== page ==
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Today in Post-Racial America

[ 8 ] August 1, 2016 |

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Scott is right that Shelby County is far and away the worst decision of the Roberts Court. It tilts far toward the Plessy point. Southern states used it as an excuse to do what they have always wanted to do–stop black people from voting.

When the deputy sheriff’s patrol cruiser pulled up beside him as he walked down Broad Street at sunset last August, Martee Flournoy, a 32-year-old black man, was both confused and rattled. He had reason: In this corner of rural Georgia, African-Americans are arrested at a rate far higher than that of whites.

But the deputy had not come to arrest Mr. Flournoy. Rather, he had come to challenge Mr. Flournoy’s right to vote.

The majority-white Hancock County Board of Elections and Registration was systematically questioning the registrations of more than 180 black Sparta citizens — a fifth of the city’s registered voters — by dispatching deputies with summonses commanding them to appear in person to prove their residence or lose their voting rights. “When I read that letter, I was kind of nervous,” Mr. Flournoy said in an interview. “I didn’t know what to do.”

The board’s aim, a lawsuit later claimed, was to give an edge to white candidates in Sparta’s municipal elections — and that November, a white mayoral candidate won a narrow victory.

It would be amazing that the Supreme Court threw out the most important part of the Voting Rights Act if it wasn’t already clear that the Party of Calhoun will never accept blacks as citizens.

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  1. Peterr says:

    If 180 voters = 20% of the registered voters, that means roughly 900 voters on the rolls. If you figure 50% turnout for a given election, that means 450 voters casting ballots. To win, you’d need 225 votes.

    180 is a very good start at reaching 225, if they could decide who to get behind.

  2. dp says:

    What an amazing coincidence that this crap started before the ink was dry on Shelby County.

    I’m sure there’s a rational explanation for that.

  3. Breadbaker says:

    if it wasn’t already clear that the Party of Calhoun will never accept blacks as citizens

    I’m just waiting for Alito to argue that Dred Scott is in fact still good law. I mean, if Roberts can ignore clause 2 of the Fifteenth Amendment, why not ignore Section 1 of the Fourteenth Amendment? After all, Trump has already pretty much said he would.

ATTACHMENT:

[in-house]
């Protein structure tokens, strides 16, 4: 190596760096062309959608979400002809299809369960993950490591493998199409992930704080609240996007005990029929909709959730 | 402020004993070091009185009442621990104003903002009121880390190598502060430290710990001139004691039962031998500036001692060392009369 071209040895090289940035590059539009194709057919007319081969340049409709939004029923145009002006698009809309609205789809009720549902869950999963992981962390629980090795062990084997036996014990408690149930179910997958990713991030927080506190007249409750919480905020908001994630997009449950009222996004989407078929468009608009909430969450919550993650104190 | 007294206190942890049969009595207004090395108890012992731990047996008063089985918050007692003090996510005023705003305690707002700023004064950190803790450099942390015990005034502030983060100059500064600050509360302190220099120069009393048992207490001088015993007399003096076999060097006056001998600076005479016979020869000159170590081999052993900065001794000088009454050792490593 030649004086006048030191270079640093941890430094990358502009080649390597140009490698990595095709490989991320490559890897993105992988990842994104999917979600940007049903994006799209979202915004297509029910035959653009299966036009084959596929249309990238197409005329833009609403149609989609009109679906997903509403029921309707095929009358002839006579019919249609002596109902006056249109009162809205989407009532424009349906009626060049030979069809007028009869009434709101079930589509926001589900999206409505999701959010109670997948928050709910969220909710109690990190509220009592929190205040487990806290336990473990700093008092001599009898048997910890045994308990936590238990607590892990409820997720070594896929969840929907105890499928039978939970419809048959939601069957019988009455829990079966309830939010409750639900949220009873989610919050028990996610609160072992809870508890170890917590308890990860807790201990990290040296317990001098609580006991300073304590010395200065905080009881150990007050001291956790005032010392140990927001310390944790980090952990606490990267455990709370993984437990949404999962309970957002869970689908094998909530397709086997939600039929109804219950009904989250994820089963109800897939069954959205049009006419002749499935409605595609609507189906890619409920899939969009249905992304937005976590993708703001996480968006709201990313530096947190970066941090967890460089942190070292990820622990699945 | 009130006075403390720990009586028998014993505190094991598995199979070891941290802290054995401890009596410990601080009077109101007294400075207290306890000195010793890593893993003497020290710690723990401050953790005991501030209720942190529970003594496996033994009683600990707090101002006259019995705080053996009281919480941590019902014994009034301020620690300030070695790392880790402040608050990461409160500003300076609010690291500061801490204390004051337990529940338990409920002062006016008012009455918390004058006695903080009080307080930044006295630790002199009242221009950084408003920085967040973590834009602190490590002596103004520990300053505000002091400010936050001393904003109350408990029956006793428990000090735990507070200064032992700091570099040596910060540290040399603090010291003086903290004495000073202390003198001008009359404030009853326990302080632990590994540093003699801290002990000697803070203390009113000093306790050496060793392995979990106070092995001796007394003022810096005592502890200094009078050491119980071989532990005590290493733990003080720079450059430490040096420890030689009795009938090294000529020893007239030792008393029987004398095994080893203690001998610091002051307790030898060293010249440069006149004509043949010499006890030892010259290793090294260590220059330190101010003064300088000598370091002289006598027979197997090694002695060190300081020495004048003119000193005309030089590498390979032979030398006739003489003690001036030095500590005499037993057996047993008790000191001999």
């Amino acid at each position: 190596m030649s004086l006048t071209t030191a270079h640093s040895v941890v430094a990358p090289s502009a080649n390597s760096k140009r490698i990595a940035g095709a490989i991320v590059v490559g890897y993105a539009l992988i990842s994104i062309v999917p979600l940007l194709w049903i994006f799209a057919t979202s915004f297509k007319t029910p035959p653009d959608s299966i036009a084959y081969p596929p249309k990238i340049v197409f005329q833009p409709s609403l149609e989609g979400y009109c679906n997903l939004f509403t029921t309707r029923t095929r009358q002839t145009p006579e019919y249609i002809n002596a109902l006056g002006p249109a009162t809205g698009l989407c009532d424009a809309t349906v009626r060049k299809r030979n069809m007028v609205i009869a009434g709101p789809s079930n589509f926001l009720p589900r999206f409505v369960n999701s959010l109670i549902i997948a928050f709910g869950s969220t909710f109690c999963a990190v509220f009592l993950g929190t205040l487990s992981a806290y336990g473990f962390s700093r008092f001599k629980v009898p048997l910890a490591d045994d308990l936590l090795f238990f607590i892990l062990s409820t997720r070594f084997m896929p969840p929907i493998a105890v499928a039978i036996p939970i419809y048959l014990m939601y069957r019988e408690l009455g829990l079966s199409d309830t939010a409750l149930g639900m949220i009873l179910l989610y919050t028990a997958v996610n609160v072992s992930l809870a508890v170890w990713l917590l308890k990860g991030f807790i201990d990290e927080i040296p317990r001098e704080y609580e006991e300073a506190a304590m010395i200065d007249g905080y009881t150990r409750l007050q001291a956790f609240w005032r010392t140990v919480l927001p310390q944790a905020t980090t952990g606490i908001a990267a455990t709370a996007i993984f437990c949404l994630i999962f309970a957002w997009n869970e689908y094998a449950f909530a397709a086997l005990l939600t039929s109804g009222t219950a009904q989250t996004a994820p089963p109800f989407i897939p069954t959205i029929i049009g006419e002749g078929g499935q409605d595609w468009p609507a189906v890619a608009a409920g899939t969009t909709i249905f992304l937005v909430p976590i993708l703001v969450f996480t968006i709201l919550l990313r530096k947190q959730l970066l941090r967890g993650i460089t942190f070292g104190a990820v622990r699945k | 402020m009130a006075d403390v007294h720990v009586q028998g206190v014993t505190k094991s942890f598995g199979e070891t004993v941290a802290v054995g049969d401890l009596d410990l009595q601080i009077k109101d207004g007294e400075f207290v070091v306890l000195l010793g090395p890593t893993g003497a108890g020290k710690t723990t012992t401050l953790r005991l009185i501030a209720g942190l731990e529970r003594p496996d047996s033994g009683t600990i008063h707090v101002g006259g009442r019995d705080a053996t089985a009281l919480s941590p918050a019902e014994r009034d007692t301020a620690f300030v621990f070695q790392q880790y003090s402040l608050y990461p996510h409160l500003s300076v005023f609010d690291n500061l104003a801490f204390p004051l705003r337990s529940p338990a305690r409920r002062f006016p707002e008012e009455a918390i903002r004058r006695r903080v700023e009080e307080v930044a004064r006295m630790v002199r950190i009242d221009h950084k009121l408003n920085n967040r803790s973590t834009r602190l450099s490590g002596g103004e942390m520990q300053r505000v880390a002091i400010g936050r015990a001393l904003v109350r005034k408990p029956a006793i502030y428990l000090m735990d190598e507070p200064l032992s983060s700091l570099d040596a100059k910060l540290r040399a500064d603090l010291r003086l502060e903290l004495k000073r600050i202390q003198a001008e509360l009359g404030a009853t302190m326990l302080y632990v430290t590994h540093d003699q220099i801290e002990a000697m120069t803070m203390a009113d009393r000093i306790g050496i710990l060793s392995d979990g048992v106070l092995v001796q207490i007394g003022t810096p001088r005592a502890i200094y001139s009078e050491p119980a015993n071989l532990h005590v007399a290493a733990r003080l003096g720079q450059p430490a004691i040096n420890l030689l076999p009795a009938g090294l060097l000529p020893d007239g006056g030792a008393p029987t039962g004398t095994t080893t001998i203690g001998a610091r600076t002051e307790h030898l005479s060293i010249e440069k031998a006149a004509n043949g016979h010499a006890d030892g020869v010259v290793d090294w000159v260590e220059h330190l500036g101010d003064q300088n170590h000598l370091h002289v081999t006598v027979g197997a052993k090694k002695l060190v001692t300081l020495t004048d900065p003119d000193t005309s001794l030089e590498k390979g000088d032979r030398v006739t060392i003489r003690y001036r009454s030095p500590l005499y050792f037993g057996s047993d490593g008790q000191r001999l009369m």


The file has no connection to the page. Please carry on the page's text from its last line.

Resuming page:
• Craigo says:

      If you want to be technically and not actually correct, Dred Scott was never overturned by the Supreme Court.

      • Breadbaker says:

        Yes, it was overturned by Section 1 of the Fourteenth Amendment. Article V of the Constitution, not Supreme Court decisions, is actually how the Framers envisioned fixing things like Dred Scott. In this case, Congress and the states took care of it before the Supreme Court ever had to. And once they did, there was no possible case or controversy to let the Supreme Court decide otherwise.

        Until Shelby County established the principle of whatever Mr. Balls and Strikes wanted to pull out of his ass.

        {to be clear, the word “appropriate” in Section 2 of the Fifteenth Amendment means Congress can’t mandate everyone has to change underwear every half hour and wear underwear outside so we can check under the Fifteenth Amendment).

  4. JohnT says:

    Although in practice I would hesitate to criminalise political acts, morally some of the people organising this kind of crap belong in jail. I had the same reaction when i read the 4th circuit’s description of how the NC legislature carefully asked for all the right paperwork to make sure that their stunts would hit black people disproportionately. Jim Crow was an evil system and restoring it even a bit is evil, as well

  5. cpinva says:

    this story came out a few days ago. i had no idea election boards even had the authority to issue summonses, or subpoenas, of any kind. i had always been under the impression the local district/commonwealth’s attorney did that. if true, then they are working in collusion, to attempt to keep the black population from voting. i do hope DOJ looks into this, now that it’s become a national story.

  6. LiveFreeOrShop says:

    The truly hitting-face-on-desk part of Shelby is the fact that the 13th, 14th, AND 15th amendments say:

    “Congress shall have power to enforce this article by appropriate legislation.”

    How fucking much plainer does it have to be?

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